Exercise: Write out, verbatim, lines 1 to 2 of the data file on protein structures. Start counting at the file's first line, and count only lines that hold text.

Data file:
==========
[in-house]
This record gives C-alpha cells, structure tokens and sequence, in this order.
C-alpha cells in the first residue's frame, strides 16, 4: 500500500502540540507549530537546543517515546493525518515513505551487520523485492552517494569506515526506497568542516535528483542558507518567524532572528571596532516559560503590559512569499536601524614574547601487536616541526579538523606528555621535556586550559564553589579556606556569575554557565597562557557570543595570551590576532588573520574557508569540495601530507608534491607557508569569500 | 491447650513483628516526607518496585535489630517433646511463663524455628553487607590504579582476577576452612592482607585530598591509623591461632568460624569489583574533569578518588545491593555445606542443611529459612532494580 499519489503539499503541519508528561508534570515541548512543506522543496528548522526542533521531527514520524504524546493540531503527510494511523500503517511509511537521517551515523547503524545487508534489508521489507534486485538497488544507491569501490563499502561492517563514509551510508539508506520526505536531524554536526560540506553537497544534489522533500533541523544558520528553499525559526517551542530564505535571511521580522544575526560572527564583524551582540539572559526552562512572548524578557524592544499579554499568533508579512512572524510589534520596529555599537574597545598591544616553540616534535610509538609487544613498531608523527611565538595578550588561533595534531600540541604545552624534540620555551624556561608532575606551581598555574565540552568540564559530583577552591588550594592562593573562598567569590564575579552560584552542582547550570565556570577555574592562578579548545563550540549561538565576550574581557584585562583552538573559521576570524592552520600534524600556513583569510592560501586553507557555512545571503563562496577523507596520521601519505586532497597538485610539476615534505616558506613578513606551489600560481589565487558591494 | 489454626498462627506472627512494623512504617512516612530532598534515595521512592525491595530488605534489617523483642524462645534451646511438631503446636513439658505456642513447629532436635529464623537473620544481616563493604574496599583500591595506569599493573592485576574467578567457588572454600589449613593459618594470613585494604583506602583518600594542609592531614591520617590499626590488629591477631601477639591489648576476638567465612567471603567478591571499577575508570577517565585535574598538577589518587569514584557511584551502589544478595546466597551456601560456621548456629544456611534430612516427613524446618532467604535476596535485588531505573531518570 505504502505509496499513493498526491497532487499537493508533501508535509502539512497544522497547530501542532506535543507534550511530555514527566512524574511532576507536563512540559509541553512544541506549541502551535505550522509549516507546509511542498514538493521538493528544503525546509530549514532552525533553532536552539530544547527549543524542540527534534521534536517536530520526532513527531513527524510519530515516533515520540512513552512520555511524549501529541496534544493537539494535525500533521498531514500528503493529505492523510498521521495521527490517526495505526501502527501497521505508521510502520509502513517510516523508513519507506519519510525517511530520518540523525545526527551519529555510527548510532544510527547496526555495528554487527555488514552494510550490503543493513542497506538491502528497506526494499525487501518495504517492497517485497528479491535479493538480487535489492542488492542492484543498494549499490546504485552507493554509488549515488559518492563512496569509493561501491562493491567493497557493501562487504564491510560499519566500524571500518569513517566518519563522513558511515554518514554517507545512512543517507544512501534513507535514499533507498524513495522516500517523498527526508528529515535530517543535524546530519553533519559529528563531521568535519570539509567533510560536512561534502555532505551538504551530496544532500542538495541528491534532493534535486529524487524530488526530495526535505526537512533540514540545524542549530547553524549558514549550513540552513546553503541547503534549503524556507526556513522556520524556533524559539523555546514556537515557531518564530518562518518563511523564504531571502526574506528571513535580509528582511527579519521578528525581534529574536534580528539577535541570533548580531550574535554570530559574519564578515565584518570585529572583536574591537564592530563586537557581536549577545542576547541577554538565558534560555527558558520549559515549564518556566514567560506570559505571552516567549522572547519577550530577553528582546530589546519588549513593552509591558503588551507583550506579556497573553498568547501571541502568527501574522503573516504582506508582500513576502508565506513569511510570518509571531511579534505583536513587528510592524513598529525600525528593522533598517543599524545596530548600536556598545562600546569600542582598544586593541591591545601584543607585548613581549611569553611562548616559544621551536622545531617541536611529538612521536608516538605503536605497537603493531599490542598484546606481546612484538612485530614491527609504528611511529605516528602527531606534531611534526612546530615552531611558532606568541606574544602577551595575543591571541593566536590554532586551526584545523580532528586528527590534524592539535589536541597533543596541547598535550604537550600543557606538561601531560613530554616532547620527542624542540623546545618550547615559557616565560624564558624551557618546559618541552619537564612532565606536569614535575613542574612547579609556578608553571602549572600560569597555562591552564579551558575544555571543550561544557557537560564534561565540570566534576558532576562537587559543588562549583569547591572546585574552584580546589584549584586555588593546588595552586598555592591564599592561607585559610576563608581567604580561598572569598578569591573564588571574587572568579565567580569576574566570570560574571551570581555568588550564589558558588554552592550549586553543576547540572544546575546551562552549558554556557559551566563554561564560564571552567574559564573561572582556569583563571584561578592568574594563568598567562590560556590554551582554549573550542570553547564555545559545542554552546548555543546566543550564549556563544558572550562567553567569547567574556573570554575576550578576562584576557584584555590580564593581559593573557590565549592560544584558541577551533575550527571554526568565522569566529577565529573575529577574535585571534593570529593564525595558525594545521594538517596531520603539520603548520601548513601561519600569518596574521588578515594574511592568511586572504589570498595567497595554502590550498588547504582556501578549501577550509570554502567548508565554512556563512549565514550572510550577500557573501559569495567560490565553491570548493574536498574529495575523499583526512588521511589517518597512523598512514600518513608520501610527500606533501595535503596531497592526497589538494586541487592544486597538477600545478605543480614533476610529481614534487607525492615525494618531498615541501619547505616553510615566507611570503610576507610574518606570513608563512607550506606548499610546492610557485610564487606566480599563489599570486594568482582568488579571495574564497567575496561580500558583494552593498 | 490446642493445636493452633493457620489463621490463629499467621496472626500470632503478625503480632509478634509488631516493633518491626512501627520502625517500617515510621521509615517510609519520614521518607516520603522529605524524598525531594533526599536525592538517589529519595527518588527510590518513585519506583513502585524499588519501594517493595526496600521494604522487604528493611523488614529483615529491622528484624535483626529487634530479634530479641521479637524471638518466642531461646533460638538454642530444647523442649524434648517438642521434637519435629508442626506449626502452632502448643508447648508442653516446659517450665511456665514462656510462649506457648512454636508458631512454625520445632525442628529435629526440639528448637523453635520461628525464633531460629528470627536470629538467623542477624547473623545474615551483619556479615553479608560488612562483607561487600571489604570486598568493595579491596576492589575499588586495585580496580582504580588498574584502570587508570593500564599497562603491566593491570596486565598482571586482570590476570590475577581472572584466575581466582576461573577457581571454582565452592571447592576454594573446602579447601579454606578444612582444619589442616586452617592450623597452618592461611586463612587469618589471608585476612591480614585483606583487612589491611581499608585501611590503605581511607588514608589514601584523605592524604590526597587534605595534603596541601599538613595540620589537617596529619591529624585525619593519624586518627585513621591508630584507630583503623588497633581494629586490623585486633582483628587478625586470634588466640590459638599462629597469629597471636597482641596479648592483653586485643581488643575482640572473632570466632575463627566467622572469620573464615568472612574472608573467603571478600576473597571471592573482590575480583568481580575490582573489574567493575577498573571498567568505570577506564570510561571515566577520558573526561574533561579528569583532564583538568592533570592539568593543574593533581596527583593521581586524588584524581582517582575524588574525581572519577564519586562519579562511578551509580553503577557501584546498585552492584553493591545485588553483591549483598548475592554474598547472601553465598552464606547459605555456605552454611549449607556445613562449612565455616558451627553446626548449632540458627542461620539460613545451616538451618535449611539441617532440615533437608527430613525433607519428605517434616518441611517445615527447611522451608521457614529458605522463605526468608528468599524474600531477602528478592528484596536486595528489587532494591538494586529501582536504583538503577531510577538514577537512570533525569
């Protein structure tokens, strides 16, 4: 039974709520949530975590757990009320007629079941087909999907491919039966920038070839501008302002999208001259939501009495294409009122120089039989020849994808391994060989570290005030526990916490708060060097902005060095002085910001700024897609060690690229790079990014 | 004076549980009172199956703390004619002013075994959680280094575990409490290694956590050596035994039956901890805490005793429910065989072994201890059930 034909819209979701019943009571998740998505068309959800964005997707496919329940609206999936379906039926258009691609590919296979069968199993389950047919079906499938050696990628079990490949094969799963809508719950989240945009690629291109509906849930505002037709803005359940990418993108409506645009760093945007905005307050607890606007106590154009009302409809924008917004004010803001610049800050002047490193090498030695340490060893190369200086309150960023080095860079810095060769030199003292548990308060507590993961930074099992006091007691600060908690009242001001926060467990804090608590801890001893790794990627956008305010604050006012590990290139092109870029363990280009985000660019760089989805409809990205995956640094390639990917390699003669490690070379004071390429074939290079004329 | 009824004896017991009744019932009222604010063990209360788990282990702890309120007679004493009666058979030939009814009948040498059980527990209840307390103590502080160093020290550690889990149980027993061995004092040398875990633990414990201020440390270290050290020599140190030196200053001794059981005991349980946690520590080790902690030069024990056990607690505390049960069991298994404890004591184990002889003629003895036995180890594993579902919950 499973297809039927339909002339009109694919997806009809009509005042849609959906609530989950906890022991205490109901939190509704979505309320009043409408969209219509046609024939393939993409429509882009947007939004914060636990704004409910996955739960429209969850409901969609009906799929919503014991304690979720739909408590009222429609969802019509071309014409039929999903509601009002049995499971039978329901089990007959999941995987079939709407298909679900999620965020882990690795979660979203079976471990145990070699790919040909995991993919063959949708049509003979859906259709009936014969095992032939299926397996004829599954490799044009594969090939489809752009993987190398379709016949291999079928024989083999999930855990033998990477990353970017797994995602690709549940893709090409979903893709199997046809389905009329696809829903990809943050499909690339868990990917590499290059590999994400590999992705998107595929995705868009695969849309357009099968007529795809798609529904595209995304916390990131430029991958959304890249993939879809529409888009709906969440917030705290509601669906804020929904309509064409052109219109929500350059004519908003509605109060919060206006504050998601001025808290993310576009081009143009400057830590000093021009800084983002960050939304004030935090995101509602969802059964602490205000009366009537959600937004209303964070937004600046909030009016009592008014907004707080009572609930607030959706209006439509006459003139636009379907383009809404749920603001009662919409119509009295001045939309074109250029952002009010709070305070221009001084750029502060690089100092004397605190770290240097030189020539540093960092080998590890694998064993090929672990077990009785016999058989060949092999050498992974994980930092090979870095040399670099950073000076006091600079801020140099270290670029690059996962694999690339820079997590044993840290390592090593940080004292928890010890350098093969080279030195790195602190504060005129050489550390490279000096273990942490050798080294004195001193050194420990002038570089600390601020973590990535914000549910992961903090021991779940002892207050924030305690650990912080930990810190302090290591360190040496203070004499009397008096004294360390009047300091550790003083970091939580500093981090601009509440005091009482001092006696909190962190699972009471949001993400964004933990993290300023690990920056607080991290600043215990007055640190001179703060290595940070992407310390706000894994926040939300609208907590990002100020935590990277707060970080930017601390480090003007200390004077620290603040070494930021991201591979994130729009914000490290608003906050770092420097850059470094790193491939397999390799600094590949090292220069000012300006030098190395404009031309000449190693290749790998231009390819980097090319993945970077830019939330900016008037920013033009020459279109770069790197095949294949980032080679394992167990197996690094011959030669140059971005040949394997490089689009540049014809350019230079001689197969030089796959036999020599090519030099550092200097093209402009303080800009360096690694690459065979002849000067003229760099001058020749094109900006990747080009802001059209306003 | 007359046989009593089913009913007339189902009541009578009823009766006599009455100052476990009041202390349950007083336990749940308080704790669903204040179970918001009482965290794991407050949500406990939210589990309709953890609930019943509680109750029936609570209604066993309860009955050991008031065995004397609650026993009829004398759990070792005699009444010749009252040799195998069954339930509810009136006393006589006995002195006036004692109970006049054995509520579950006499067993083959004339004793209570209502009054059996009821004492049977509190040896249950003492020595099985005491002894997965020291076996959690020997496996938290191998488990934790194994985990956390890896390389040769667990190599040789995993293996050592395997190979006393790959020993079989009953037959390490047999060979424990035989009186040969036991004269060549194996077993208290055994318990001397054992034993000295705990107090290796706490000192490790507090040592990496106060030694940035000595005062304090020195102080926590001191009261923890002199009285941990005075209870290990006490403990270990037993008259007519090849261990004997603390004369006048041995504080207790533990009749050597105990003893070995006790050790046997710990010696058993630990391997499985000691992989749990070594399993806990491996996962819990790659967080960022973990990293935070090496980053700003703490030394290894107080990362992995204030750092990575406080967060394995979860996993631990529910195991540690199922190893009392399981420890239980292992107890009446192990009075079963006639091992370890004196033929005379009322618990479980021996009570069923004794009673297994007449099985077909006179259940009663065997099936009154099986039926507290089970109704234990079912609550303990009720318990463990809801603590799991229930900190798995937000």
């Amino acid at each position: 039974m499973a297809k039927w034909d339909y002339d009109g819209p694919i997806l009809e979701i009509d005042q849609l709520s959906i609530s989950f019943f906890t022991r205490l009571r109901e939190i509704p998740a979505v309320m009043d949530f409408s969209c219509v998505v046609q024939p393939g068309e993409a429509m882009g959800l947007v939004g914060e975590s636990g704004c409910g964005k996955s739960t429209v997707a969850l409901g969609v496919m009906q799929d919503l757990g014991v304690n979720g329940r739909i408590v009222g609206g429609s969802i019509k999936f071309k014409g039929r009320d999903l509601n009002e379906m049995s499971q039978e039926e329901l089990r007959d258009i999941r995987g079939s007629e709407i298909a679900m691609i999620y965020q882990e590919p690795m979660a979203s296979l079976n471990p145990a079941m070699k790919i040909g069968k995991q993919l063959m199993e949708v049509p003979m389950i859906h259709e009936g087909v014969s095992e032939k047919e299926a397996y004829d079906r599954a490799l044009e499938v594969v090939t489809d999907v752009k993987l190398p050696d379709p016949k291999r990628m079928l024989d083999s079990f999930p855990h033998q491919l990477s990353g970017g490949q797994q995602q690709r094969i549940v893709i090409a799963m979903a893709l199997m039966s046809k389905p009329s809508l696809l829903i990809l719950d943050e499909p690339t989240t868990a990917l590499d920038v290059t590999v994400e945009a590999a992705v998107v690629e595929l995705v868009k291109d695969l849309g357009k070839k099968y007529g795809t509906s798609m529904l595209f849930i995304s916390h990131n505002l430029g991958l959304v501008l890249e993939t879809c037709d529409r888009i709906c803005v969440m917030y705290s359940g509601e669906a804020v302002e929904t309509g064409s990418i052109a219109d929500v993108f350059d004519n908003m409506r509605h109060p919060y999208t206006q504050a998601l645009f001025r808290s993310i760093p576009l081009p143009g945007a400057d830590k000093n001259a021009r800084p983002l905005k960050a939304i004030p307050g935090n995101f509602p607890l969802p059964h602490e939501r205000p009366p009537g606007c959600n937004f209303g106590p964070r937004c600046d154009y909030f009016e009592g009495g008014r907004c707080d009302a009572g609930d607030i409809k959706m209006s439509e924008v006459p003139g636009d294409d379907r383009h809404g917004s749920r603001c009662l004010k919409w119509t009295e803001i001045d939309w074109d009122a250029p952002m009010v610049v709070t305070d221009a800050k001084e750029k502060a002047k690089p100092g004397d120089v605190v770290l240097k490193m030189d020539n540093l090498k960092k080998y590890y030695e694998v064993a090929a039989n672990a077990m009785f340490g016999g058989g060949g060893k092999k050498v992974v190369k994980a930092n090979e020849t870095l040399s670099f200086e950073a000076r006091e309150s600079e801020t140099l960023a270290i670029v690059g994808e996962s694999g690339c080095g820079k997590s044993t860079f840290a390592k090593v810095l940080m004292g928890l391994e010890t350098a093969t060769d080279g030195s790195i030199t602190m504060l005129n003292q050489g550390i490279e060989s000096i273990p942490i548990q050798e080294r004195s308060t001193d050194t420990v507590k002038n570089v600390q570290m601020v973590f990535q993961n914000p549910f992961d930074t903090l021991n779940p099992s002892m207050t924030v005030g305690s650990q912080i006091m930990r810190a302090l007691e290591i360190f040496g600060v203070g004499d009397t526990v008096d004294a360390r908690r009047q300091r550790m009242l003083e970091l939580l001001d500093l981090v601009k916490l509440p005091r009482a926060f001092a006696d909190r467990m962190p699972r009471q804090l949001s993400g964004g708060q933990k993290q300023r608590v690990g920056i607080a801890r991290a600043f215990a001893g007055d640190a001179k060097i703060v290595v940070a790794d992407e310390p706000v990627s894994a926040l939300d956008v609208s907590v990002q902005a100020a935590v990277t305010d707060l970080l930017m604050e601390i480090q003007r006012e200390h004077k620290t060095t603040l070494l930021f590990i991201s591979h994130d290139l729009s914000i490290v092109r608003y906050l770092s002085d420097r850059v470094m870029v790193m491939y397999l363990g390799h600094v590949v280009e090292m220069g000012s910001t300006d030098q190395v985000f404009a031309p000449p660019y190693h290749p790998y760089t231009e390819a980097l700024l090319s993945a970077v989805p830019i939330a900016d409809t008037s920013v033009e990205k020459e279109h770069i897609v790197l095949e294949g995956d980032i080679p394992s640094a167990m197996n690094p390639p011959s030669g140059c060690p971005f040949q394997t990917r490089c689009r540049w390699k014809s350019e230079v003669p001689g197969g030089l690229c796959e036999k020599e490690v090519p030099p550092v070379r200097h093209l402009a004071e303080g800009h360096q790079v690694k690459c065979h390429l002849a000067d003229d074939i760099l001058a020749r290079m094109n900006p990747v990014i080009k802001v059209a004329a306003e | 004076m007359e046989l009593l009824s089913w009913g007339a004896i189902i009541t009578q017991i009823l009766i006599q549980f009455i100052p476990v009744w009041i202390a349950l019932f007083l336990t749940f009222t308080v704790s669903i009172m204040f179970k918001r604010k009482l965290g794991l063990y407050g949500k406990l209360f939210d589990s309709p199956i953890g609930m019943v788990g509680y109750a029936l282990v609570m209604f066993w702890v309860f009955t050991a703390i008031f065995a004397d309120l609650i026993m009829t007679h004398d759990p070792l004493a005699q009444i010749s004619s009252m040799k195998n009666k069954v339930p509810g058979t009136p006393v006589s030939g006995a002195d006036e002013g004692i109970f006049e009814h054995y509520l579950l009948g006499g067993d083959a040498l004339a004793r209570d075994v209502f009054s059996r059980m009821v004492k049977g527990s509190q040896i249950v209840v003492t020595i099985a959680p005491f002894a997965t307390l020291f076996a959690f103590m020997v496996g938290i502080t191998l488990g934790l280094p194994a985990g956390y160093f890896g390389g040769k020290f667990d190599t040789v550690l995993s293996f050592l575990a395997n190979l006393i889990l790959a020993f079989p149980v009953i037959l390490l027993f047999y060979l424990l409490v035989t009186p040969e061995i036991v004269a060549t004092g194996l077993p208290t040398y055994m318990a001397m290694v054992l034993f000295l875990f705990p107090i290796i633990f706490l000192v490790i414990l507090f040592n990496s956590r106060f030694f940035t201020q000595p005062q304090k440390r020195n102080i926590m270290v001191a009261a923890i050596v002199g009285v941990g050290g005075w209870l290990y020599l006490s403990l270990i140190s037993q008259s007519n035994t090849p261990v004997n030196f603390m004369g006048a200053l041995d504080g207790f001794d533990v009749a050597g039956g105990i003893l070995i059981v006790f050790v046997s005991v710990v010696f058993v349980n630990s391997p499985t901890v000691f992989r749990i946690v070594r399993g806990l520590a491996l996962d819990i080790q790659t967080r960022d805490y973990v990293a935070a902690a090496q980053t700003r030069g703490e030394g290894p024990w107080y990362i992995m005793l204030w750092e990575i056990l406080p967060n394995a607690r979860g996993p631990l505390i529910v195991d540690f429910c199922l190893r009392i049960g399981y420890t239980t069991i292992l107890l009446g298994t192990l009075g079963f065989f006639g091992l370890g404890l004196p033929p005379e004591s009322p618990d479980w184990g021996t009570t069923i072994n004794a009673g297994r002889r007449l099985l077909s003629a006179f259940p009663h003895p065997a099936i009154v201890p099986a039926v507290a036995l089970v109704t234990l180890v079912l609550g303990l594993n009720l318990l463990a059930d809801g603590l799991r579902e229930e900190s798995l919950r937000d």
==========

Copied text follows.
[in-house]
This record gives C-alpha cells, structure tokens and sequence, in this order.